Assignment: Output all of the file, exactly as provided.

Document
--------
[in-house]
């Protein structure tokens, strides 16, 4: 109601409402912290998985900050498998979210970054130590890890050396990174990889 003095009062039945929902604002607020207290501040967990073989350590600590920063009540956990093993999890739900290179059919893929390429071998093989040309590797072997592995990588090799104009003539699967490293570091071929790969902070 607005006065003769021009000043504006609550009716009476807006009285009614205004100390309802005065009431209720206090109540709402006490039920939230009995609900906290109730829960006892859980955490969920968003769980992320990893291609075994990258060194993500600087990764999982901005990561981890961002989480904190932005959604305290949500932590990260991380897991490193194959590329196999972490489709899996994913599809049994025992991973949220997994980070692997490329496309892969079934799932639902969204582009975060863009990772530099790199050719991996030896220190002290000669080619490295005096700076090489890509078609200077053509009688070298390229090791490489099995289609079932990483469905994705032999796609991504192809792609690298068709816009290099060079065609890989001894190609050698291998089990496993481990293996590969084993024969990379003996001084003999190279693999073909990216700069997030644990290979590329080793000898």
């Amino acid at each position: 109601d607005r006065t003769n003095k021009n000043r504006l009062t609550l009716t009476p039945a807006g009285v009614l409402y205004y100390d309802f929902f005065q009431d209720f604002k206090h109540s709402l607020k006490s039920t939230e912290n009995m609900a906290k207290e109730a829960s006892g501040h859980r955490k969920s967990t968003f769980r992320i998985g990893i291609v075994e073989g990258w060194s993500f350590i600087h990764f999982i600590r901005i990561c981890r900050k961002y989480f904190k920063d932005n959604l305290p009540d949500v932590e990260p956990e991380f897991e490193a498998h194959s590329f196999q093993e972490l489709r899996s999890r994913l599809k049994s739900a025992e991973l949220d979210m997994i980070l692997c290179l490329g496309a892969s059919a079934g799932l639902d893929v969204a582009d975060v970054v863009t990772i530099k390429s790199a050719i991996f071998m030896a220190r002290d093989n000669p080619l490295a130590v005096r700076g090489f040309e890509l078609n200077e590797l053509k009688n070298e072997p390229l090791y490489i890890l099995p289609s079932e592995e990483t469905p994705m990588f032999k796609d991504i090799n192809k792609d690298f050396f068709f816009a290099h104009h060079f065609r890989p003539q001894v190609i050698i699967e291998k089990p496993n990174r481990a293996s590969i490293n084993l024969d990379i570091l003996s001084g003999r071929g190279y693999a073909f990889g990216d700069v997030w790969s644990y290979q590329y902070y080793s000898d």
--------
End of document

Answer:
[in-house]
């Protein structure tokens, strides 16, 4: 109601409402912290998985900050498998979210970054130590890890050396990174990889 003095009062039945929902604002607020207290501040967990073989350590600590920063009540956990093993999890739900290179059919893929390429071998093989040309590797072997592995990588090799104009003539699967490293570091071929790969902070 607005006065003769021009000043504006609550009716009476807006009285009614205004100390309802005065009431209720206090109540709402006490039920939230009995609900906290109730829960006892859980955490969920968003769980992320990893291609075994990258060194993500600087990764999982901005990561981890961002989480904190932005959604305290949500932590990260991380897991490193194959590329196999972490489709899996994913599809049994025992991973949220997994980070692997490329496309892969079934799932639902969204582009975060863009990772530099790199050719991996030896220190002290000669080619490295005096700076090489890509078609200077053509009688070298390229090791490489099995289609079932990483469905994705032999796609991504192809792609690298068709816009290099060079065609890989001894190609050698291998089990496993481990293996590969084993024969990379003996001084003999190279693999073909990216700069997030644990290979590329080793000898």
């Amino acid at each position: 109601d607005r006065t003769n003095k021009n000043r504006l009062t609550l009716t009476p039945a807006g009285v009614l409402y205004y100390d309802f929902f005065q009431d209720f604002k206090h109540s709402l607020k006490s039920t939230e912290n009995m609900a906290k207290e109730a829960s006892g501040h859980r955490k969920s967990t968003f769980r992320i998985g990893i291609v075994e073989g990258w060194s993500f350590i600087h990764f999982i600590r901005i990561c981890r900050k961002y989480f904190k920063d932005n959604l305290p009540d949500v932590e990260p956990e991380f897991e490193a498998h194959s590329f196999q093993e972490l489709r899996s999890r994913l599809k049994s739900a025992e991973l949220d979210m997994i980070l692997c290179l490329g496309a892969s059919a079934g799932l639902d893929v969204a582009d975060v970054v863009t990772i530099k390429s790199a050719i991996f071998m030896a220190r002290d093989n000669p080619l490295a130590v005096r700076g090489f040309e890509l078609n200077e590797l053509k009688n070298e072997p390229l090791y490489i890890l099995p289609s079932e592995e990483t469905p994705m990588f032999k796609d991504i090799n192809k792609d690298f050396f068709f816009a290099h104009h060079f065609r890989p003539q001894v190609i050698i699967e291998k089990p496993n990174r481990a293996s590969i490293n084993l024969d990379i570091l003996s001084g003999r071929g190279y693999a073909f990889g990216d700069v997030w790969s644990y290979q590329y902070y080793s000898d």